house located in Sitka, Alaska
Photo: James Poulson
« »

Sitka, Alaska

The capital of Russian America, Sitka was the site of the handoff to the United States after the 1867 Alaska Purchase; it remained the region's capital until 1906. Patinated copper spires atop the St. Michael's Orthodox Cathedral overlook this community in the state's southeastern region, which has an old-world feel rare for a West Coast town. Home to some 8,000 people, Sitka is located on Baranof Island, reachable only by boat or plane. But life here hardly feels like exile. The city's satellite campus of the Juneau-based University of Alaska Southeast and renowned Sitka Fine Arts Camp (which recently took over the campus of the historic Shelton Jackson College) draw students and families from all over. With hiking trails dating to the 1930s and close proximity to Sitka National Historical Park, this place is also a playground for outdoors people young and old.

The Houses
A wet climate, foundation-compromising soil called muskeg, and relaxed building regulations prior to the 1950s pose challenges to aging homes in Alaska. Still, downtown is peppered with well-kept Queen Annes dating to the 1890s, originally inhabited by merchants and navy families, and Craftsman bungalows dating from 1910. Vernacular fisherman's cottages are also common. The average price for a three- or four-bedroom house in good condition is around $400,000.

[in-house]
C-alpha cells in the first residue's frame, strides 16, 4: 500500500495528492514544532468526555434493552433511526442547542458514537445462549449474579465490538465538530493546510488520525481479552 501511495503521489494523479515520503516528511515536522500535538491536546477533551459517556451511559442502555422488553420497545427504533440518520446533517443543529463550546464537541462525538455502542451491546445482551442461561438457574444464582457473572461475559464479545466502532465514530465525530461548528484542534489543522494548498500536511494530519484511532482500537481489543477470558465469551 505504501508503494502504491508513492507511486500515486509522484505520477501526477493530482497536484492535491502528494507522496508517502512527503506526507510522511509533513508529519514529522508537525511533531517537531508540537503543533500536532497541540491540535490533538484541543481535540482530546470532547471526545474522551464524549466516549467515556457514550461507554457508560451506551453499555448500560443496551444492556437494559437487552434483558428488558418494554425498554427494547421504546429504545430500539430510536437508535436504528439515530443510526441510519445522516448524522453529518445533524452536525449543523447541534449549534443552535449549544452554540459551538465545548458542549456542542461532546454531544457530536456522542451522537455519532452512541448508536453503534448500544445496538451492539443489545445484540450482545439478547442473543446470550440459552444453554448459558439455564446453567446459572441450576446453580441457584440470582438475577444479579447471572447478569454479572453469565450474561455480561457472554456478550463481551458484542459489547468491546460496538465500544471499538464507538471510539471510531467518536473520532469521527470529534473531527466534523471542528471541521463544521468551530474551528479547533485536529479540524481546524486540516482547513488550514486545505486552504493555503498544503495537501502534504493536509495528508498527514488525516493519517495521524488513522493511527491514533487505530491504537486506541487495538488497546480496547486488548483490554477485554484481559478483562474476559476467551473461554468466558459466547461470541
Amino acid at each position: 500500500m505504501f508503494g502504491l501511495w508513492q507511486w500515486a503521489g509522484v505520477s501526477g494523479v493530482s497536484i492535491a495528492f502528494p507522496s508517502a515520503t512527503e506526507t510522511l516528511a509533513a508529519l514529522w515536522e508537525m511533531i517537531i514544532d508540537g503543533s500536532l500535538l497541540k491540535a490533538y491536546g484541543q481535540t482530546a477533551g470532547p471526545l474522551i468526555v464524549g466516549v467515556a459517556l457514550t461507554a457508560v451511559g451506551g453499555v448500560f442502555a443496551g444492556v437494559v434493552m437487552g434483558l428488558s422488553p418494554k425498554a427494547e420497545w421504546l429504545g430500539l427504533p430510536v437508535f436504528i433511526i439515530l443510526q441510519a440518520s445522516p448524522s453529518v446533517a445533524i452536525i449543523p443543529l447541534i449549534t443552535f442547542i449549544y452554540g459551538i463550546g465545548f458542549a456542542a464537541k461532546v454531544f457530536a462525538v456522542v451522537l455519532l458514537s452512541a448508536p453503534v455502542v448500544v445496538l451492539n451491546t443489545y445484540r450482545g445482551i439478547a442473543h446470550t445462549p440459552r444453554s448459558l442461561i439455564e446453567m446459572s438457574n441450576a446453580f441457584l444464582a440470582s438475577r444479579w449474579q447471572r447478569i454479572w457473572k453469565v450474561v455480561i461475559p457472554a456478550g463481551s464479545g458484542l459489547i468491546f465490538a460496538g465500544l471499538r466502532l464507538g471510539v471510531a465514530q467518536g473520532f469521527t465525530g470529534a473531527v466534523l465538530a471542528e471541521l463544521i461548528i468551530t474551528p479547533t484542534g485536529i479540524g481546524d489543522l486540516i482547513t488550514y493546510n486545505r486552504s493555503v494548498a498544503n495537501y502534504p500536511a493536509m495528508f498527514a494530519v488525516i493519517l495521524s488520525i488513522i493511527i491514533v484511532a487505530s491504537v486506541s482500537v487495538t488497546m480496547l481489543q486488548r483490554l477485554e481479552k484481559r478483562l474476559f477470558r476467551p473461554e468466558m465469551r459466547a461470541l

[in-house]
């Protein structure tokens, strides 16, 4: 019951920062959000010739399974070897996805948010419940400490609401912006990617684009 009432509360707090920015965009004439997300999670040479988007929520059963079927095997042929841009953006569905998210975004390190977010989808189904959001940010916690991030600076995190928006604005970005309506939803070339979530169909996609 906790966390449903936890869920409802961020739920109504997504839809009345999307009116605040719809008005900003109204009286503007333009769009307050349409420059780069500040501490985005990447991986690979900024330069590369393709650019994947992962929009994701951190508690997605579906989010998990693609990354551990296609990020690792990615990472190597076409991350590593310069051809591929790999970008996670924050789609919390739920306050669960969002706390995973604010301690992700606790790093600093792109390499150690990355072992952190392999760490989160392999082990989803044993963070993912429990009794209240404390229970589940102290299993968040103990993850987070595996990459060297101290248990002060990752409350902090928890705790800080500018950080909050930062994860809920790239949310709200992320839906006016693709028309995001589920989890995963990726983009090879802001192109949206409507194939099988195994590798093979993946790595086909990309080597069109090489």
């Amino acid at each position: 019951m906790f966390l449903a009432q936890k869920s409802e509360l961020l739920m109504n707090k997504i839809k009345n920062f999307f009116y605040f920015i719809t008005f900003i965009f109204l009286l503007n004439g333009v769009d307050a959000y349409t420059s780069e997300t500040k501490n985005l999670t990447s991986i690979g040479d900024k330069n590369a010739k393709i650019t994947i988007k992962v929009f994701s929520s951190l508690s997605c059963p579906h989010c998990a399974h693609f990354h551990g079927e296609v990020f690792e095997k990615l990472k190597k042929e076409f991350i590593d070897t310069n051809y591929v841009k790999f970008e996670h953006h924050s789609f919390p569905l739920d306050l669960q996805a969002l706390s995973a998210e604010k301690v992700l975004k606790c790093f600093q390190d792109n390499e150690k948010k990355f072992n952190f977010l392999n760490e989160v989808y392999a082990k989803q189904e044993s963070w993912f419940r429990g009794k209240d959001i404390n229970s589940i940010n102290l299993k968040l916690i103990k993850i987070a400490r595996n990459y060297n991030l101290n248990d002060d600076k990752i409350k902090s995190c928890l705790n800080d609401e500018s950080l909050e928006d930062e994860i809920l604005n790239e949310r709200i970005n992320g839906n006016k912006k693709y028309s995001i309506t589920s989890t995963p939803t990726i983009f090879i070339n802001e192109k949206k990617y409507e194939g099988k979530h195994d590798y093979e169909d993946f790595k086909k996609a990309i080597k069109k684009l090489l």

Why Buy Here?
Sitka is a great place to raise a family. "It's a small community, but there's a lot available to residents," says Jay Kinsman, chair of the Sitka Historic Preservation Commission. Besides, Sitka is beating skyrocketing oil prices with the lowest electric rates in the state, powered by two hydroelectric power plants.

Among the best for: The West & Northwest, Waterfront, Family Friendly, Victorians, Small Towns, Outdoor Activities, History Happened Here
Ask TOH users about Home & Real Estate

Contribute to This Story Below